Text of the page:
More Info on Reyataz Indications

How Does Reyataz Work?

Reyataz is part of a group of HIV medications known as protease inhibitors. These medicines work by blocking a process that the HIV virus needs in order to multiply.
 
Like other viruses, HIV must use a person's own cells to reproduce. Once inside an infected cell, the virus uses the cell to make DNA, which enables it to make new HIV viruses that can spread to other cells. The DNA is made in long strands that must be clipped into shorter, usable strands using enzymes called proteases.
 
Reyataz is a protease inhibitor, which means that it stops protease enzymes from clipping DNA into short strands. Since the long, unclipped DNA strands cannot be used to make new viruses, this helps stop the spread of HIV to other uninfected cells.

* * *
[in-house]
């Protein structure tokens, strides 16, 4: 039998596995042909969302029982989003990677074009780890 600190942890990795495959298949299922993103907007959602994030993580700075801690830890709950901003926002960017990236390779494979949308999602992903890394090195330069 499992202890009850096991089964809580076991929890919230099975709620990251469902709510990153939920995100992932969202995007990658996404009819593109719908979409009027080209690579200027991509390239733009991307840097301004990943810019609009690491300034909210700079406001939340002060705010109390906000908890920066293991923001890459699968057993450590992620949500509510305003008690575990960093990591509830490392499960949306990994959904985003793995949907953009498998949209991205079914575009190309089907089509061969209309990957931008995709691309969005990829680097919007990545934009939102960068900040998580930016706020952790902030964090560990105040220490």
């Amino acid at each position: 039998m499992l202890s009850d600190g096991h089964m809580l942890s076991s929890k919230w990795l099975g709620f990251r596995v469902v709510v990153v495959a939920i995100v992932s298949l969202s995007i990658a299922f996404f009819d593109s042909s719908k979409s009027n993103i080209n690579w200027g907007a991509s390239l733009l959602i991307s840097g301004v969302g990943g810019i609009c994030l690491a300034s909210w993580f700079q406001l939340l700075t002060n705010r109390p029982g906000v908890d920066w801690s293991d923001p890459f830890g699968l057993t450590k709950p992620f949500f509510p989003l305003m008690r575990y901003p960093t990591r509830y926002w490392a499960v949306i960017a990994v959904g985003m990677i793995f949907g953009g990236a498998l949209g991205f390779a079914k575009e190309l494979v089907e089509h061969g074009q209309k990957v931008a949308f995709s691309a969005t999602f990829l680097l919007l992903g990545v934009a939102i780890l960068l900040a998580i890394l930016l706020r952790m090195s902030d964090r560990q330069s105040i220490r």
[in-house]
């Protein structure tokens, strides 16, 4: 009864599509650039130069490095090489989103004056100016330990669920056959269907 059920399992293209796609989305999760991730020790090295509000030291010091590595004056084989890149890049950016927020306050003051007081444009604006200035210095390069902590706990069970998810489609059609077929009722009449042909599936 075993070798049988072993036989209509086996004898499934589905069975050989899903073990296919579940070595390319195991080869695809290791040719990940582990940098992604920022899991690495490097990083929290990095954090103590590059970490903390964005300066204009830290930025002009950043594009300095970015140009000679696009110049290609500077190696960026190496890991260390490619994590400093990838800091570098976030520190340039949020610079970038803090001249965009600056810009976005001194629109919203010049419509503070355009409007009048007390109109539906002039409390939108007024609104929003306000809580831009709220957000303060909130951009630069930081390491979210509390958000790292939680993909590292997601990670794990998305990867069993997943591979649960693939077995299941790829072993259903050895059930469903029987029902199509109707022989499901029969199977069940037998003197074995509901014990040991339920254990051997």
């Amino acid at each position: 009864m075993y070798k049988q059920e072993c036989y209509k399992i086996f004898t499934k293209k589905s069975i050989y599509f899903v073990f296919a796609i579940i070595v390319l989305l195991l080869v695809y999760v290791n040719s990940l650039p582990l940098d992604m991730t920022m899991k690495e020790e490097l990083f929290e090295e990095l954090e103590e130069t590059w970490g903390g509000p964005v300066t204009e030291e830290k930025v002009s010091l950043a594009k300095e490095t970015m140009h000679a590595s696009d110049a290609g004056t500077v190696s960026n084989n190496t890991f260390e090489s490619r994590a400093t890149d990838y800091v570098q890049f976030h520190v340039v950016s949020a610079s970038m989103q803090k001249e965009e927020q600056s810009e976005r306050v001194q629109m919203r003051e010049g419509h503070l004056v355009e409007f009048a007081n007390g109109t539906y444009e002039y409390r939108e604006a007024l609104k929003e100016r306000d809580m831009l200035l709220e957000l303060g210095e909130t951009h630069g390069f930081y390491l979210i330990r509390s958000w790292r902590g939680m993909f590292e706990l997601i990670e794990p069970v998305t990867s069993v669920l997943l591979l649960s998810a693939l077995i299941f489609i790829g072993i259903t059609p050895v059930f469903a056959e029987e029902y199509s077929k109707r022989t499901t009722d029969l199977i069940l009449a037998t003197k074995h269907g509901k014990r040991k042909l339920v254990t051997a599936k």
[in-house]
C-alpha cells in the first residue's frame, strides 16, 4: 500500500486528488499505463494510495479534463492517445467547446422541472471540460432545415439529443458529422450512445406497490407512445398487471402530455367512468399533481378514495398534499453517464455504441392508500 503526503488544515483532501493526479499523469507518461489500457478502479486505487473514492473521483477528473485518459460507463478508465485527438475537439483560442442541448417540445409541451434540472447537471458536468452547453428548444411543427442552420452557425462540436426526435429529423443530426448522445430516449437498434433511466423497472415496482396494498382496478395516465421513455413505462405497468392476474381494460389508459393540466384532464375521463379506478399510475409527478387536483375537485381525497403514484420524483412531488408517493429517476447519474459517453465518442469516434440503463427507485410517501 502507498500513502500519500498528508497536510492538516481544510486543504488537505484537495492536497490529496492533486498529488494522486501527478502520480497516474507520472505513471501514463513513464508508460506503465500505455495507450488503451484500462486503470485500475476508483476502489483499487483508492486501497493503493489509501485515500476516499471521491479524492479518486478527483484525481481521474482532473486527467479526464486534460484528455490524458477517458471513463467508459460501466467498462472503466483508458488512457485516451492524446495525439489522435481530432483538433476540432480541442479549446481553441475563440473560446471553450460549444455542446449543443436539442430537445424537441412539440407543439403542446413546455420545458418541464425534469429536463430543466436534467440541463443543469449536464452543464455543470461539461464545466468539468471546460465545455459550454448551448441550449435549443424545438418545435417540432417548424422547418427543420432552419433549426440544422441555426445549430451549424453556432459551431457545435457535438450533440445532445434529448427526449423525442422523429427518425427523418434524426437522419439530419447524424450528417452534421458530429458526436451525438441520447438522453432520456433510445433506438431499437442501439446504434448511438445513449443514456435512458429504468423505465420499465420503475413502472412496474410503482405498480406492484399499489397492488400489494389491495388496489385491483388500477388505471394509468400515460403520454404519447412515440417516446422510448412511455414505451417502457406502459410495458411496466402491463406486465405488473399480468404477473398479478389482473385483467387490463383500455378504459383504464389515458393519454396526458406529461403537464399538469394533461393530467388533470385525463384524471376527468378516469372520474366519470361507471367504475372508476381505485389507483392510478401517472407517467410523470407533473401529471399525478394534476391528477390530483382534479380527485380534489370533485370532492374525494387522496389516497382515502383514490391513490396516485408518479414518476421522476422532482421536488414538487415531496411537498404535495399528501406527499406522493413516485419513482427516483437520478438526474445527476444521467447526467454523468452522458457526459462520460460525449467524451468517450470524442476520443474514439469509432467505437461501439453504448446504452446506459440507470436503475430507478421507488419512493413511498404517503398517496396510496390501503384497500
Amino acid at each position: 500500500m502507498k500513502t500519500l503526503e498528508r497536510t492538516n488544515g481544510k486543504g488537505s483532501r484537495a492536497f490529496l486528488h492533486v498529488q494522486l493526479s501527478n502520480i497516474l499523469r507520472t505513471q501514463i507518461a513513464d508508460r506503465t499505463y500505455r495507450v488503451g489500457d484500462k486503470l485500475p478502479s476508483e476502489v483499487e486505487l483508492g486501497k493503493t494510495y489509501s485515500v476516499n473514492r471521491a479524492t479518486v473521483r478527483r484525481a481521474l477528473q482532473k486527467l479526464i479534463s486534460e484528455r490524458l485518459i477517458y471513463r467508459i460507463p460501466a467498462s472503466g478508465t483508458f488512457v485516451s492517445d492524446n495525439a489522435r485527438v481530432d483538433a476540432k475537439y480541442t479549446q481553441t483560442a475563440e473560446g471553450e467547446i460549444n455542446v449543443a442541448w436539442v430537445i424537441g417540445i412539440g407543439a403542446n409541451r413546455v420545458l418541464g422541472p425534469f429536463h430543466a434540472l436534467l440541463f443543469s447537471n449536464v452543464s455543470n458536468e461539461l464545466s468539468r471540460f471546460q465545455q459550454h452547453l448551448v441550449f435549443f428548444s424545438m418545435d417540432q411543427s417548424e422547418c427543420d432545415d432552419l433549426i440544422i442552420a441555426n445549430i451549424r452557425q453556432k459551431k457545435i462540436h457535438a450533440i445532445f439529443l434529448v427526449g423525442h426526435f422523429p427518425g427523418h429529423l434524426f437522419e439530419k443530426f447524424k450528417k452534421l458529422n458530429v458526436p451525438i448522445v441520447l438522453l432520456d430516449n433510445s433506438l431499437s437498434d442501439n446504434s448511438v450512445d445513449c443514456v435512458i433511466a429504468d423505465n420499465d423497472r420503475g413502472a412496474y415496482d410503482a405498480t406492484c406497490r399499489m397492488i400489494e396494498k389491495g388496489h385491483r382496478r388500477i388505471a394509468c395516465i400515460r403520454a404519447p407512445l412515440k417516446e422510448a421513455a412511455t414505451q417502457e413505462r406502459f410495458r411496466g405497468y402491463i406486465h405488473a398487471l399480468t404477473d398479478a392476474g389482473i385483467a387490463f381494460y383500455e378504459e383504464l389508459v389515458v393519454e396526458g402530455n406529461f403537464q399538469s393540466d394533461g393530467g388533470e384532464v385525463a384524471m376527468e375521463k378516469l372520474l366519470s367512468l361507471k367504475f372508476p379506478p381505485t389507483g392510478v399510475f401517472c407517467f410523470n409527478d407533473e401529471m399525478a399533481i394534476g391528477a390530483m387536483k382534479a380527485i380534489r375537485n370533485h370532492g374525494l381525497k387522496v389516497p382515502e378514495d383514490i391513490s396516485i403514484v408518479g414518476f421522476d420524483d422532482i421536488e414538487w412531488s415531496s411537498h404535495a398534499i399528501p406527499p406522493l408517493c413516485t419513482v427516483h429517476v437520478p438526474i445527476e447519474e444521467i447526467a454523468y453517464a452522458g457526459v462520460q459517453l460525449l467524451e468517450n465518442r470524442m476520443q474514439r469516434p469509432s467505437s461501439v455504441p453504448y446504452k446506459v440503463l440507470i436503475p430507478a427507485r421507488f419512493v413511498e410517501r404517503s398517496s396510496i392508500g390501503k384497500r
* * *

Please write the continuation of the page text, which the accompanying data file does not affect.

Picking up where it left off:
Reyataz is not a cure for HIV or AIDS, however. It can help stop HIV from infecting healthy cells in the body, but it does not help cells that have already been infected with the virus.
 

Reyataz Uses in Children

Reyataz should not be used in infants younger than three months old, due to the risk of severe jaundice (which can cause brain damage). Talk with your child's healthcare provider about the benefits and risks of using Reyataz in children.
 

Off-Label Reyataz Uses

On occasion, your healthcare provider may recommend Reyataz for treating something other than HIV infection and AIDS. This is called an "off-label" use. At this time, the drug is used off-label to prevent HIV infection in people exposed to the HIV virus (such as a healthcare worker who comes in contact with a contaminated needle stick). This is called postexposure prophylaxis (PEP).
 

Reyataz for HIV/AIDS

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